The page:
The rabbits in their cage occasionally thumped their strong hind legs keeping their strength to spring out of their enclosures if the opportunity ever arose to make their escape. The Children’s Library was also a place where city children could see the quacking ducks and clucking chickens arguing amongst themselves outside of a barnyard. These feathered friends were housed in a white picketed square in the middle of the library for all to see and hear. These fowl creatures were the grand attraction for me. They were so animated with their chatter of squawks and heckling calls, flapping their wings, sometimes making little hops and half-hearted leaps towards one another and showing off or challenging each other. Their cacophony was the real sounds of the picture storybooks that the library staff read to us kids. These chatty fowl friends, however, had to be treated with careful respect, as they were not above nipping little fingers like mine because they looked like the perfect beak-sized nibbles.
While the sights, sounds, and smells of the animals were a joy to me and countless children, staff like Bernice remembered it differently. As she tells it, it was hard work keeping the animals fed, clean, and presentable to the library visitors. A dedicated staff member came in at 8:00 a.m. during the weekdays to clean the cages and enclosures, and there was a rotation of weekend staff that took over the duties. Fifty pounds of sawdust was swept, cleaned, and replaced every week. There were also occasional catch-the-chinchilla moments when it escaped from its cage. For a few Easters, chicks were brought into the library but quickly needed to find new homes for them after the holiday.
Whenever any of the animals became ill, the staff brought them to the veterinarian not too far away from the library. When the iguana or snake needed medical attention, there was a reptile specialist vet in St. Albert who would look after them. One iguana-specific memory Bernice shared was replacing the first iguana after it had died in the 1980s. Bernice was tasked to pick up the replacement. She went to a pet store on Stony Plain Road to pick up the baby iguana in an unsecured cardboard box. As she drove towards downtown, it dawned on her that if the little creature was to escape from their box, she wouldn’t know what to do. At the risk of getting a speeding ticket, she “floored it” to drop off her charge as quickly as possible. Eventually, when the animals such as the chinchilla, rabbits, goldfish, and hamsters begun to die from old age, they were not replaced. The surviving animals were then rehomed. The ducks were given to Hawrelak park rangers, and the second iguana – the one that Bernice hurriedly brought back to the library- was given to a school.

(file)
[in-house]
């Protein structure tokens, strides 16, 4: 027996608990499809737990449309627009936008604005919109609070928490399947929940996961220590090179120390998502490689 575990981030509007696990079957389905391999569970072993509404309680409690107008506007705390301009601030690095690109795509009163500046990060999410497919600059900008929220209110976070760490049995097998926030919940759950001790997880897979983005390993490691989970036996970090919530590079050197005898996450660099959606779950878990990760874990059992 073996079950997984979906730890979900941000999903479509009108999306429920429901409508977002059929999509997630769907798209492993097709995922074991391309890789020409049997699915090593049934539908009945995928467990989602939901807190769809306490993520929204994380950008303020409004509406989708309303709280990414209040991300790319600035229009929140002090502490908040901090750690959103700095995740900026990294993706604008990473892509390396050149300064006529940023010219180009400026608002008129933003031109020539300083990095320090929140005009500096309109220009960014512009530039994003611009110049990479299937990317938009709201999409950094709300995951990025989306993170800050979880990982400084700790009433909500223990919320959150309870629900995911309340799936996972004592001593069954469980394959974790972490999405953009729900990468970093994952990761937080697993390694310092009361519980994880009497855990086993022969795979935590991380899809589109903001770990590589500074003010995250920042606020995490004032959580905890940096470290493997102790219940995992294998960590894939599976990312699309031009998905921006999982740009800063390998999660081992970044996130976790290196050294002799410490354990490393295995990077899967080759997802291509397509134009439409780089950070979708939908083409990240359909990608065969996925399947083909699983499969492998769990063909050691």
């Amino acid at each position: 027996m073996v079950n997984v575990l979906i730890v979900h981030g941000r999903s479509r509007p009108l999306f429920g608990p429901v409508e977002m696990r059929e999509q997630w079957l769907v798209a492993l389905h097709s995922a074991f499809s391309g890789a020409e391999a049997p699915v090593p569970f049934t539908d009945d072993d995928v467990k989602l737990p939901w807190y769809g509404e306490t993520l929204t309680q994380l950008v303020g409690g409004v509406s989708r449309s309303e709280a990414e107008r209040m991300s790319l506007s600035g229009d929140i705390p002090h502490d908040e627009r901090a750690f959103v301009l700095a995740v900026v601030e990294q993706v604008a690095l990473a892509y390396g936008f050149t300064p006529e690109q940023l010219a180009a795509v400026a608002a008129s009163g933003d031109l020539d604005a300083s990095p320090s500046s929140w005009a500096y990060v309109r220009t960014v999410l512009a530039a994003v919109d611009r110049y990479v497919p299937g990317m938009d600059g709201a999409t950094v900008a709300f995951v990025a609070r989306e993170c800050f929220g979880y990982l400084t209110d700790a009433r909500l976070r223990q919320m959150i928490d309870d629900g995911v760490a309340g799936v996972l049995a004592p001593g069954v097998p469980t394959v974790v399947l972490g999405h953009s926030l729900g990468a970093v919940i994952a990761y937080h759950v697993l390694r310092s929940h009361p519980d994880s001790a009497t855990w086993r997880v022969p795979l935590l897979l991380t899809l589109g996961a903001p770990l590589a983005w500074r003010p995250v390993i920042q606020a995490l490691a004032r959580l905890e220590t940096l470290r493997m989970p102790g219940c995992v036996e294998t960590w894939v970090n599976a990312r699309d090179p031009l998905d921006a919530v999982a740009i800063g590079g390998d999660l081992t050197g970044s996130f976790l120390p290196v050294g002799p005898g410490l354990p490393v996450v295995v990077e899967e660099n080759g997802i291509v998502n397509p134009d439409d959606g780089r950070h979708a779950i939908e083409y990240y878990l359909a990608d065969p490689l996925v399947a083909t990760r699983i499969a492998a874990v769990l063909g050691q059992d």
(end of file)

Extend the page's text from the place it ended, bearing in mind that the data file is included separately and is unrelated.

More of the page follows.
In conclusion, it was at the Centennial Children’s Library where I learned English which helped me discover worlds outside of my own Chinatown sphere. It was the Centennial Children’s Library with friendly staff like Bernice who showed me the magic of storytelling through picture books and songs. These happy memories became inspired me to tell stories and sing songs at my job at the Edmonton Public Library. In turn, I hope that some of the children I read and sang to will write their own stories and sing their own songs.
Amy at the Storyland Valley Zoo, August 1979. Image provided by the author.
I would like to thank Edmonton Public Library’s Marketing team for providing the encouragement to publish this story. And I want to credit the Marketing team for providing the archival photos of the Centennial Children’s Library. Lastly, I want to thank Bernice Linkewich for the funny stories and memories shared with me which were not all included here. This story is for me as much as it is for her. Thanks, Bernice!
Amy Wong © 2021